Hawaii News Now: Influencer’s social media post prompts calls to respect Hawaiian culture. “A social media influencer’s post of rocks being thrown into a sacred body of water atop Mauna Kea has prompted calls to respect Hawaiian culture. The state Department of Land and Natural Resources shared screen shots of the now-deleted post, which went up last month.”

Baltimore Sun: UMBC students archive Highlandtown’s Latino immigration history and food culture. “Thirteen students from University of Maryland, Baltimore County, are working to fill a gap in history with the Highlandtown Immigration and Food Project. Through archival research and panel discussions with nonprofit groups’ leaders and business owners, the students created a timeline of Latino politics, history and food culture in Southeast Baltimore neighborhood from the 1980s to the 1990s.”

BBC: Alexa tells 10-year-old girl to touch live plug with penny. “Amazon has updated its Alexa voice assistant after it ‘challenged’ a 10-year-old girl to touch a coin to the prongs of a half-inserted plug. The suggestion came after the girl asked Alexa for a ‘challenge to do’.”


US Embassy & Consulates in Italy: Time capsules took off in 2021. “Perhaps because we live in dramatic times, people worldwide are thinking about their place in history. Many are creating time capsules so that their descendants may one day get a glimpse of life today. The number of time capsules created since the pandemic began equals the number from the previous 350 years combined, according to Adrienne Waterman, chairwoman of the International Time Capsule Society. Some individuals and families have created time capsules related to life (and in some cases the death of a loved one) during the pandemic as a cathartic gesture.”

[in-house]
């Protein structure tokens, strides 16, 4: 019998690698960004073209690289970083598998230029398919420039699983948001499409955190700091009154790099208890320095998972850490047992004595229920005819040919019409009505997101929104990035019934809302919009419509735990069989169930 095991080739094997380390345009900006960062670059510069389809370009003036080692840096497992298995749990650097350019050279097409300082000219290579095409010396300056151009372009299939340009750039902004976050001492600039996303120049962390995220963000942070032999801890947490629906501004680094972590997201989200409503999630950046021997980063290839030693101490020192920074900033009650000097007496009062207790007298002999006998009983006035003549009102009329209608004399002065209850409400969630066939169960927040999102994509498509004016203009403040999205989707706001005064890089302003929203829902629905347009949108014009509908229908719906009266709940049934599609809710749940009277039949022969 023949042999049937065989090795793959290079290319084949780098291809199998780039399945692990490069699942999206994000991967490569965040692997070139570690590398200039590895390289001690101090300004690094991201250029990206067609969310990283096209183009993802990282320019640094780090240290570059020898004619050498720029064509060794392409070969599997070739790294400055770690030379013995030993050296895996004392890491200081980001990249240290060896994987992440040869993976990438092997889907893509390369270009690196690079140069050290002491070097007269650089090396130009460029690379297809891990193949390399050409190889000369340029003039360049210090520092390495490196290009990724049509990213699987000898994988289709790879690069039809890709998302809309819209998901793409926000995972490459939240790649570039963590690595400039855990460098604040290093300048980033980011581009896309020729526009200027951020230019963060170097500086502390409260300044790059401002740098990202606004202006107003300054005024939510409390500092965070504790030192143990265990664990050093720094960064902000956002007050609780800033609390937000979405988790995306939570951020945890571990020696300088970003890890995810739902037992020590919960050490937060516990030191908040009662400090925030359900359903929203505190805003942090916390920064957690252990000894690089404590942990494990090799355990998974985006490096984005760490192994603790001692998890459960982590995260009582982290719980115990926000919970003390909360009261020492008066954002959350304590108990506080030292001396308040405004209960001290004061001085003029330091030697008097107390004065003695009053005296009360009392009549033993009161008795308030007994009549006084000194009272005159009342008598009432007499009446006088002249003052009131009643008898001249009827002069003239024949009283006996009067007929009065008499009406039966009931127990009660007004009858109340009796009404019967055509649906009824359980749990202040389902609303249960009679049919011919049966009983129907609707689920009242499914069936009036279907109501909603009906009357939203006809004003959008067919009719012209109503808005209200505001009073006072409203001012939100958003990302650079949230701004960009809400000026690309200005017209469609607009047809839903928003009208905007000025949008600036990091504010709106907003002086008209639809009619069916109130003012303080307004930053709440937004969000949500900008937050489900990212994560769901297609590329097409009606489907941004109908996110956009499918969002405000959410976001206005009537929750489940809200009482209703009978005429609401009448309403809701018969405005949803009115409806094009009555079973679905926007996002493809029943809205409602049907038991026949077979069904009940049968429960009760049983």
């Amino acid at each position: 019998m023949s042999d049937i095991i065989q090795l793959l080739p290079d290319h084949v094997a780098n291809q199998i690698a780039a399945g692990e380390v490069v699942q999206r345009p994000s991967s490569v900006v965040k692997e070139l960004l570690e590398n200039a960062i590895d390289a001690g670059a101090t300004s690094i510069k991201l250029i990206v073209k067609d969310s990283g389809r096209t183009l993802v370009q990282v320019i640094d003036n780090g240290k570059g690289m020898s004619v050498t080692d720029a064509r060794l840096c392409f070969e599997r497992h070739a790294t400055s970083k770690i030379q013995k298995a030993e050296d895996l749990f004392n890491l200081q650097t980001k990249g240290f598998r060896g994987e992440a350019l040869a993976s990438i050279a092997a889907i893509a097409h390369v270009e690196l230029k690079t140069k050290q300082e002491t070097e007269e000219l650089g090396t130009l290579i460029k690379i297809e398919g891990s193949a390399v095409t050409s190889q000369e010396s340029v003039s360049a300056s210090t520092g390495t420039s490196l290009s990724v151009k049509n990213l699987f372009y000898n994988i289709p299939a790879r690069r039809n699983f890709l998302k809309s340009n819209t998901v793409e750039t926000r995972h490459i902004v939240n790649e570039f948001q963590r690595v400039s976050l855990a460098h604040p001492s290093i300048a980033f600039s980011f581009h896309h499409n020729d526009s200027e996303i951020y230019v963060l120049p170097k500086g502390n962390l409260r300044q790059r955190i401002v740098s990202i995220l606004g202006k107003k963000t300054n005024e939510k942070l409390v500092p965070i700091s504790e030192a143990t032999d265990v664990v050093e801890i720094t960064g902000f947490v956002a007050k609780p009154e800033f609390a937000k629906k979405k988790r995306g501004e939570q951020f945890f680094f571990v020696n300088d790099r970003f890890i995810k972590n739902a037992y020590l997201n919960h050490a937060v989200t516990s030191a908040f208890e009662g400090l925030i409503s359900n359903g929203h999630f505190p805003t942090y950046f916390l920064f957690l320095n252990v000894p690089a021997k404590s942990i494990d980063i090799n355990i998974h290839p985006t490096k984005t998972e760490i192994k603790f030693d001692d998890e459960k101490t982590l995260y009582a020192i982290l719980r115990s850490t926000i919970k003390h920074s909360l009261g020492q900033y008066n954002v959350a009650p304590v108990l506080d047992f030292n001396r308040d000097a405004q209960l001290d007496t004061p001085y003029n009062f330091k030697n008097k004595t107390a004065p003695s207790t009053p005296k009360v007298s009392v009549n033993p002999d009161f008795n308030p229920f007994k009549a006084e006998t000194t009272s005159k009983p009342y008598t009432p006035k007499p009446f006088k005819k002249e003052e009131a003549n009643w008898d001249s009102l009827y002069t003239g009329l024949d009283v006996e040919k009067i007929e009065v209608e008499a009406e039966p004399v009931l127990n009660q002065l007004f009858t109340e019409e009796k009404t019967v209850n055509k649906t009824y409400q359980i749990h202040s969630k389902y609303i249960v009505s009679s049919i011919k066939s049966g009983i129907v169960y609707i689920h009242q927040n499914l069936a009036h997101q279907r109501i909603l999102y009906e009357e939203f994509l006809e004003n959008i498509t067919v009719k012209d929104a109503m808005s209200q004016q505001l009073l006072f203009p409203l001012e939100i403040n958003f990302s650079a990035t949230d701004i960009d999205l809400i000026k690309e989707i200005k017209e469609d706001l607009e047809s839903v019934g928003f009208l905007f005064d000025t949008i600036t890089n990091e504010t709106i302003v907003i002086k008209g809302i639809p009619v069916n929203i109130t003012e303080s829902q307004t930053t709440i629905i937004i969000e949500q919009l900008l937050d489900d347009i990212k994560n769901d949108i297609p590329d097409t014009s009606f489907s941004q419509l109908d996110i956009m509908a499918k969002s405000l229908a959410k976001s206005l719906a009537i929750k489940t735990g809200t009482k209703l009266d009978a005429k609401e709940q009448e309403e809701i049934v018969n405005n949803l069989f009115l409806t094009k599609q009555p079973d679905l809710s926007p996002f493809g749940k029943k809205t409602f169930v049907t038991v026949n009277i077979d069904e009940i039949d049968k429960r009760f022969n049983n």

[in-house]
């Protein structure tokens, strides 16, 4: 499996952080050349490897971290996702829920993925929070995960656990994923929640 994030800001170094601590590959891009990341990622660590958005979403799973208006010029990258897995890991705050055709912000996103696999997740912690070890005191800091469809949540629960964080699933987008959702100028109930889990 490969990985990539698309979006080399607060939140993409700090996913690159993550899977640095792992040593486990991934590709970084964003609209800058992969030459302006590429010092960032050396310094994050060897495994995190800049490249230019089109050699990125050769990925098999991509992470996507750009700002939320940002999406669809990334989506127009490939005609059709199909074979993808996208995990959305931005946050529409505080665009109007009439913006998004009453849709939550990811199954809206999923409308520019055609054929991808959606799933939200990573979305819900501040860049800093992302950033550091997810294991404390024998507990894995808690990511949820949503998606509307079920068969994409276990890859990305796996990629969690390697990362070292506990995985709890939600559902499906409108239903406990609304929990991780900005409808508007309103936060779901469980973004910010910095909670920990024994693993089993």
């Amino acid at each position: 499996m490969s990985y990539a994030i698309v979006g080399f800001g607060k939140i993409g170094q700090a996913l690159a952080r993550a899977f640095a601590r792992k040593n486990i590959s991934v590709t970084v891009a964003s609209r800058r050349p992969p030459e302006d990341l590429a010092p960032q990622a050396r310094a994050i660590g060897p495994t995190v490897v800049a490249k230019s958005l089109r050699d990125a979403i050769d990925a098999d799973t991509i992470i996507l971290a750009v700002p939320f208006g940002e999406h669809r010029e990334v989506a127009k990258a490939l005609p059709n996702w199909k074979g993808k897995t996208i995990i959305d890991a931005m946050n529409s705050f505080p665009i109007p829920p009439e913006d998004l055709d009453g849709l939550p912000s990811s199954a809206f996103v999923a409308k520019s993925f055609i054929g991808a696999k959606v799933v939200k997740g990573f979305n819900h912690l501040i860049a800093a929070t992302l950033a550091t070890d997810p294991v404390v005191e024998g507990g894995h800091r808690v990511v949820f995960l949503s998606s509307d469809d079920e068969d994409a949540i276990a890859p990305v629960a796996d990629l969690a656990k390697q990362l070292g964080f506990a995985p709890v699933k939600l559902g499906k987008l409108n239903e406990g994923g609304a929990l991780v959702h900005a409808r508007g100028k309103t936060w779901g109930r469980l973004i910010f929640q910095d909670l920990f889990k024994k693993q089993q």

Smithsonian American Art Museum: Capturing Humboldt in the 21st century using an 18th-century tool. “Meet Dean Howarth, a local high school science teacher and an interpreter on the history of science. He has presented ‘living history narratives’ based on the science of Charles Willson Peale and Alexander von Humboldt at Smithsonian Libraries, the National Museum of American History, and other regional museums. Howarth visited SAAM in nineteenth century dress during the summer to sketch the mastodon skeleton featured in the exhibition, Alexander von Humboldt in the United States: Art, Nature, and Culture. He used a ‘camera lucida,’ a small sketching tool used in the 1800s similar to a camera obscura but simpler and quicker to use—a favorite tool of 19th-century naturalists, like Humboldt. Enjoy the world of science, discovery, and Alexander von Humboldt through Howarth’s lens.” Good morning, Internet…

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2 replies »

  1. Greetings Tara, thank you so much for the link (through California Genealogical Society) led to free research at today and tomorrow. I found my paternal grandfather’s death certificate (including one that was hand written in Merano, Italy, where he died in 1955). My father had not told me that story, I thought grandpa died on a boat on the way to Italy. But your research efforts are wonderful. Thank you, and Happy New Year. Carl